277 34.6 High-temperature Superconductors


  • Identify superconductors and their uses.
  • Discuss the need for a high-Tc superconductor.

Superconductors are materials with a resistivity of zero. They are familiar to the general public because of their practical applications and have been mentioned at a number of points in the text. Because the resistance of a piece of superconductor is zero, there are no heat losses for currents through them; they are used in magnets needing high currents, such as in MRI machines, and could cut energy losses in power transmission. But most superconductors must be cooled to temperatures only a few kelvin above absolute zero, a costly procedure limiting their practical applications. In the past decade, tremendous advances have been made in producing materials that become superconductors at relatively high temperatures. There is hope that room temperature superconductors may someday be manufactured.

Superconductivity was discovered accidentally in 1911 by the Dutch physicist H. Kamerlingh Onnes (1853–1926) when he used liquid helium to cool mercury. Onnes had been the first person to liquefy helium a few years earlier and was surprised to observe the resistivity of a mediocre conductor like mercury drop to zero at a temperature of 4.2 K. We define the temperature at which and below which a material becomes a superconductor to be its critical temperature, denoted by $latex \boldsymbol{T_c} $. (See Figure 1.) Progress in understanding how and why a material became a superconductor was relatively slow, with the first workable theory coming in 1957. Certain other elements were also found to become superconductors, but all had $latex \boldsymbol{T_c} $ s less than 10 K, which are expensive to maintain. Although Onnes received a Nobel prize in 1913, it was primarily for his work with liquid helium.

In 1986, a breakthrough was announced—a ceramic compound was found to have an unprecedented $latex \boldsymbol{T_c} $ of 35 K. It looked as if much higher critical temperatures could be possible, and by early 1988 another ceramic (this of thallium, calcium, barium, copper, and oxygen) had been found to have $latex \boldsymbol{T_c = 125 \;\textbf{K}} $ (see Figure 2.) The economic potential of perfect conductors saving electric energy is immense for $latex \boldsymbol{T_c} $ s above 77 K, since that is the temperature of liquid nitrogen. Although liquid helium has a boiling point of 4 K and can be used to make materials superconducting, it costs about $5 per liter. Liquid nitrogen boils at 77 K, but only costs about $0.30 per liter. There was general euphoria at the discovery of these complex ceramic superconductors, but this soon subsided with the sobering difficulty of forming them into usable wires. The first commercial use of a high temperature superconductor is in an electronic filter for cellular phones. High-temperature superconductors are used in experimental apparatus, and they are actively being researched, particularly in thin film applications.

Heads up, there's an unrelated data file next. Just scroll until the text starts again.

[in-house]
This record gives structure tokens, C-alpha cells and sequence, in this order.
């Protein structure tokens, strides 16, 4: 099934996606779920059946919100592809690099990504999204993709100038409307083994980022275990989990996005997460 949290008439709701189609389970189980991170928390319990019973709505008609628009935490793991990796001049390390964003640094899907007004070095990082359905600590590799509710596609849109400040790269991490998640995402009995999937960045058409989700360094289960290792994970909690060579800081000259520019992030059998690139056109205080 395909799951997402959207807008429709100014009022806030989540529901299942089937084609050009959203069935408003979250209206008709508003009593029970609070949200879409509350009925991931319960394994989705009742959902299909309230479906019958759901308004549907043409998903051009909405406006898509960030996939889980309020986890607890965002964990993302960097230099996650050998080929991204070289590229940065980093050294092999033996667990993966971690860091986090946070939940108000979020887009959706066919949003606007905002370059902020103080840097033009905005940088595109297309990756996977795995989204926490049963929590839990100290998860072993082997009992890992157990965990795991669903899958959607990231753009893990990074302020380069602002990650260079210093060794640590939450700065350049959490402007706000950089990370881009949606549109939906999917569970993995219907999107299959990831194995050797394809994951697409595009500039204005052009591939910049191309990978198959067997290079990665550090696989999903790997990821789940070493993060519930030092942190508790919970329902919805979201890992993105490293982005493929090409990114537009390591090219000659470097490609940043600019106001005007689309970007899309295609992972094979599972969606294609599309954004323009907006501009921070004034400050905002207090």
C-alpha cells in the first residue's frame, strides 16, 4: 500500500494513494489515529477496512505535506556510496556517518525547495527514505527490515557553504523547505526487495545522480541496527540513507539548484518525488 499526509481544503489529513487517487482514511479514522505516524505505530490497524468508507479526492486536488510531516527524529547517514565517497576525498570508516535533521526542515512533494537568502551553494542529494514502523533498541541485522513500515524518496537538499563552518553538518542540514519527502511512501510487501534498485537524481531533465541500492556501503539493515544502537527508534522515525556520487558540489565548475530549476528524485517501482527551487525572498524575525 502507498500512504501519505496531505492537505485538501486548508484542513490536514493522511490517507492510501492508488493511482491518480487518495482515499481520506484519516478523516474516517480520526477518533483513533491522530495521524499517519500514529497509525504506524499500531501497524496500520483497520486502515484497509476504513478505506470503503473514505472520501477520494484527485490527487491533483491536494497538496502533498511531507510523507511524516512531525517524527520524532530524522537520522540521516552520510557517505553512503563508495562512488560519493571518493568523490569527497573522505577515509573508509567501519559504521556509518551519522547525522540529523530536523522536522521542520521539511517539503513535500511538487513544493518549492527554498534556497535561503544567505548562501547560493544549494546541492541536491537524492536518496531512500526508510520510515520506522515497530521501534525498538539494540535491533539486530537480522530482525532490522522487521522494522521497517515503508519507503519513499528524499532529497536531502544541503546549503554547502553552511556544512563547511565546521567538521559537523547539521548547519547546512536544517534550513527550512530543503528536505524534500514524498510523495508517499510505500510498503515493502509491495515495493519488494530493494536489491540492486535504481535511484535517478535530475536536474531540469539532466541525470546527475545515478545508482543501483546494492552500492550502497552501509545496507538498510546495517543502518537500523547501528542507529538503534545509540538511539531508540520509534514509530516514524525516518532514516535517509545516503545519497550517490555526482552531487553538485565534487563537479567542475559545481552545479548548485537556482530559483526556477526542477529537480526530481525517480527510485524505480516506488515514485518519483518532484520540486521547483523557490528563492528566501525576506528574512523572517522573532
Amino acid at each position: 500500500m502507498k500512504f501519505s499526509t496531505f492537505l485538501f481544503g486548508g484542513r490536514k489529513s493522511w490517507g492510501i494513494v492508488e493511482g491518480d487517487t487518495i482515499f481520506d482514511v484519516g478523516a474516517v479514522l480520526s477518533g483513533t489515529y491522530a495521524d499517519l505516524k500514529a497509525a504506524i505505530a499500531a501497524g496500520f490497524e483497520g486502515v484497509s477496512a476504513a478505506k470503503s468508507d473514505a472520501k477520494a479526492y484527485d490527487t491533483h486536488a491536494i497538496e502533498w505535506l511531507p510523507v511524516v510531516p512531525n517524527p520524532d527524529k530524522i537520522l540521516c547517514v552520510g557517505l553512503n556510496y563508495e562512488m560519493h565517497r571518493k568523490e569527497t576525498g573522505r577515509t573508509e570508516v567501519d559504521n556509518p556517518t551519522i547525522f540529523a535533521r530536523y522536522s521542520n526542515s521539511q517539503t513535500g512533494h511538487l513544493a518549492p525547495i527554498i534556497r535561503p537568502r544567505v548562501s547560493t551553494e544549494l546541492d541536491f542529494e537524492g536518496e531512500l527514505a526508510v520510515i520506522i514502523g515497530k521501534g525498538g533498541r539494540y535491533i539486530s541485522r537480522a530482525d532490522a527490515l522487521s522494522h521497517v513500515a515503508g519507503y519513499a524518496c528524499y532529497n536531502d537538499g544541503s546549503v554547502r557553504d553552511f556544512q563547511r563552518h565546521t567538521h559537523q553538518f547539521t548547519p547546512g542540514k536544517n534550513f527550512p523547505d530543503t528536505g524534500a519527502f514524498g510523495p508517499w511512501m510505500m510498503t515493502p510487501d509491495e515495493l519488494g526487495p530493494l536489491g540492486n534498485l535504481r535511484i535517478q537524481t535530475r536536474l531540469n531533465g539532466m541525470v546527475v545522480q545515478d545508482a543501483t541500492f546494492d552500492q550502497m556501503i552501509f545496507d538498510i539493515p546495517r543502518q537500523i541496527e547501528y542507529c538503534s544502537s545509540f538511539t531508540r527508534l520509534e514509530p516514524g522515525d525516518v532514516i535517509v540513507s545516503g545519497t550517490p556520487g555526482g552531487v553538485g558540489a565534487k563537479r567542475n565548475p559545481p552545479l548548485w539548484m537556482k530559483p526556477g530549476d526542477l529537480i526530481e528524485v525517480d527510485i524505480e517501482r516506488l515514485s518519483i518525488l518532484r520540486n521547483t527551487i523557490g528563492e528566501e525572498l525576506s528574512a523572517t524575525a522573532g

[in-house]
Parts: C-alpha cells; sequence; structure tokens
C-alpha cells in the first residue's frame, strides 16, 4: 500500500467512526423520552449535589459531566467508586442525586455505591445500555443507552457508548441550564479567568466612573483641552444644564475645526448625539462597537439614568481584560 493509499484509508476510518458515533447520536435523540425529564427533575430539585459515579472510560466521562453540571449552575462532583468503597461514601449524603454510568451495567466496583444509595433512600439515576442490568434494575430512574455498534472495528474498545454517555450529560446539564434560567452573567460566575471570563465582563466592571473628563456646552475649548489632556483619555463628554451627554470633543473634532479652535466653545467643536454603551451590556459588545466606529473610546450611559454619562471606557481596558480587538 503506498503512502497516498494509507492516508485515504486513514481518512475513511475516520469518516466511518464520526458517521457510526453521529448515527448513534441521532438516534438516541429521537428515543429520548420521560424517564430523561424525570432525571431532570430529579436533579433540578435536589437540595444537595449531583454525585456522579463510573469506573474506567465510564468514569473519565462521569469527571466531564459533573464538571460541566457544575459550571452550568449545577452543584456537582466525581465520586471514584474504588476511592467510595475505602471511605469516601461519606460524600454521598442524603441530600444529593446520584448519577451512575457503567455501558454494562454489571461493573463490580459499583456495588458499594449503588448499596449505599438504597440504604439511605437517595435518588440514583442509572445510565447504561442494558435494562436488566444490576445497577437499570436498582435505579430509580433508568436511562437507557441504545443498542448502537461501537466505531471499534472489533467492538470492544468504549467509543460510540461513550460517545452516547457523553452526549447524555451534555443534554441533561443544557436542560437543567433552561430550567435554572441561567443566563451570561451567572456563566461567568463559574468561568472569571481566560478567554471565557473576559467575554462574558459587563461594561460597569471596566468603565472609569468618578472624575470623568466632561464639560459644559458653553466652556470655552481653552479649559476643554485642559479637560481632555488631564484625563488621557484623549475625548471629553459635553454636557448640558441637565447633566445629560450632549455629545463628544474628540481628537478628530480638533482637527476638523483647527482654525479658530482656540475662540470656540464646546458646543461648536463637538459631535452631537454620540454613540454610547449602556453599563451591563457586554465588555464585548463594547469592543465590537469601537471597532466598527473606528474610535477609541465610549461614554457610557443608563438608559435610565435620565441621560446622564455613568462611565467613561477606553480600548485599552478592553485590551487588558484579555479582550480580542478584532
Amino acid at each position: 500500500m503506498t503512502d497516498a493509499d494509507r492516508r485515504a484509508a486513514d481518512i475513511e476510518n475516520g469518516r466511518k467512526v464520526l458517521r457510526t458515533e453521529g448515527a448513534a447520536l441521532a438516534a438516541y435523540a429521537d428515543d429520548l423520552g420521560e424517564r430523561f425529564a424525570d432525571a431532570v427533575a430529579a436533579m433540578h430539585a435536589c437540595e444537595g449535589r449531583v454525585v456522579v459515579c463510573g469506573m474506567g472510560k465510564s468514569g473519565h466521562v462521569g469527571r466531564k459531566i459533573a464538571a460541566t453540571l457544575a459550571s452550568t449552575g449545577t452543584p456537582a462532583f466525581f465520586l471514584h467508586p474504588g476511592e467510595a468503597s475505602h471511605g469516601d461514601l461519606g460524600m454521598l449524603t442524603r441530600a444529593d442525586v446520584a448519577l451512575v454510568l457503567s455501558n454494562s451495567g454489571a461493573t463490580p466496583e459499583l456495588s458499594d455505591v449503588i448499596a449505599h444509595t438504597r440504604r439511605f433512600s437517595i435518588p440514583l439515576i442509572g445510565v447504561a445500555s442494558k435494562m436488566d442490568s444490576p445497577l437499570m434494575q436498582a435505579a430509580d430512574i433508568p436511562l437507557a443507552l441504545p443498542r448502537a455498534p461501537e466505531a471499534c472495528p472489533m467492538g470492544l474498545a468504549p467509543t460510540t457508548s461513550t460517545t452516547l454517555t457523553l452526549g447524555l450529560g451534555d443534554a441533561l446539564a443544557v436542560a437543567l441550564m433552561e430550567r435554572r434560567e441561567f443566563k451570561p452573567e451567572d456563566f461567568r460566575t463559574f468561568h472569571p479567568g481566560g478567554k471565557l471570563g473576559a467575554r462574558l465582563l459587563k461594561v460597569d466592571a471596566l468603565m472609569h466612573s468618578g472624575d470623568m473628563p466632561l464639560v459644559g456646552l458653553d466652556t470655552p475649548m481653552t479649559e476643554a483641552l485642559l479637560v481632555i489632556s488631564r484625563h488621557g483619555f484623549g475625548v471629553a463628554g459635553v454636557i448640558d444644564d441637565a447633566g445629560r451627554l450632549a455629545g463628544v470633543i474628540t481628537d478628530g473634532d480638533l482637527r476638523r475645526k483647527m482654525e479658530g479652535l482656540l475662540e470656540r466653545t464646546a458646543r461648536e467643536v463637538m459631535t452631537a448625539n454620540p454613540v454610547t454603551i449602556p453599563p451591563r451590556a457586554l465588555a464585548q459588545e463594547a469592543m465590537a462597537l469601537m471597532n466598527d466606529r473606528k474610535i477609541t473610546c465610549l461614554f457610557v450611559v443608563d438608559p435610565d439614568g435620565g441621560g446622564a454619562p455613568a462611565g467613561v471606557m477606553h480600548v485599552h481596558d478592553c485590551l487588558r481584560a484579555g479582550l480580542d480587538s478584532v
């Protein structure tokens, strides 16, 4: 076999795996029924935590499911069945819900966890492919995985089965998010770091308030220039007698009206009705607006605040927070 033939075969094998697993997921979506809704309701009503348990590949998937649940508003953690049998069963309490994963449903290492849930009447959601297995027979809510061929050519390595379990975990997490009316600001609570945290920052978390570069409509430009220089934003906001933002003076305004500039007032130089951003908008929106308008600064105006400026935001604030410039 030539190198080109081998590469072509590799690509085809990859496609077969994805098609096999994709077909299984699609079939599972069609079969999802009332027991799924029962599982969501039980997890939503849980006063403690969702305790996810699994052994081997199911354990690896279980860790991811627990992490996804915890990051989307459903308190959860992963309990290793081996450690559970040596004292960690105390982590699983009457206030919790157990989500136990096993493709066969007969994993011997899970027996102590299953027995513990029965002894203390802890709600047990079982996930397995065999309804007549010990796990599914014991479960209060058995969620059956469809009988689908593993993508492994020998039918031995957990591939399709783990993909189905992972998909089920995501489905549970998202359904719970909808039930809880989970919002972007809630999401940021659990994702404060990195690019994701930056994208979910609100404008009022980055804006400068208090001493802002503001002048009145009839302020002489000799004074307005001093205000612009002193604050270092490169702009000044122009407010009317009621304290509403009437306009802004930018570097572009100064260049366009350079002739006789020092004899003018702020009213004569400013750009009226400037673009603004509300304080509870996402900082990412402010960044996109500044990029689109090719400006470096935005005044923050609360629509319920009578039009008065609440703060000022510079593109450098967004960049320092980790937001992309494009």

The graph shows resistivity on the vertical axis and temperature on the horizontal axis. The resistivity goes from zero to zero point one five ohms and the temperature goes from four point one to four point four kelvin. The curve starts at less than ten to the minus five ohms just below four point two kelvin, then jumps up at four point two kelvin to about zero point one two ohms. As the temperature increases further, the resistivity climbs more or less linearly until it reaches about zero point one four ohms at a temperature just above four point four kelvin.
Figure 1. A graph of resistivity versus temperature for a superconductor shows a sharp transition to zero at the critical temperature Tc. High temperature superconductors have verifiable Tc s greater than 125 K, well above the easily achieved 77-K temperature of liquid nitrogen.
The figure shows a button-shaped magnet floating above a superconducting puck. Some wispy fog is flowing from the puck.
Figure 2. One characteristic of a superconductor is that it excludes magnetic flux and, thus, repels other magnets. The small magnet levitated above a high-temperature superconductor, which is cooled by liquid nitrogen, gives evidence that the material is superconducting. When the material warms and becomes conducting, magnetic flux can penetrate it, and the magnet will rest upon it. (credit: Saperaud)

The search is on for even higher $latex \boldsymbol{T_c} $ superconductors, many of complex and exotic copper oxide ceramics, sometimes including strontium, mercury, or yttrium as well as barium, calcium, and other elements. Room temperature (about 293 K) would be ideal, but any temperature close to room temperature is relatively cheap to produce and maintain. There are persistent reports of $latex \boldsymbol{T_c} $ s over 200 K and some in the vicinity of 270 K. Unfortunately, these observations are not routinely reproducible, with samples losing their superconducting nature once heated and recooled (cycled) a few times (see Figure 3.) They are now called USOs or unidentified superconducting objects, out of frustration and the refusal of some samples to show high $latex \boldsymbol{T_c} $ even though produced in the same manner as others. Reproducibility is crucial to discovery, and researchers are justifiably reluctant to claim the breakthrough they all seek. Time will tell whether USOs are real or an experimental quirk.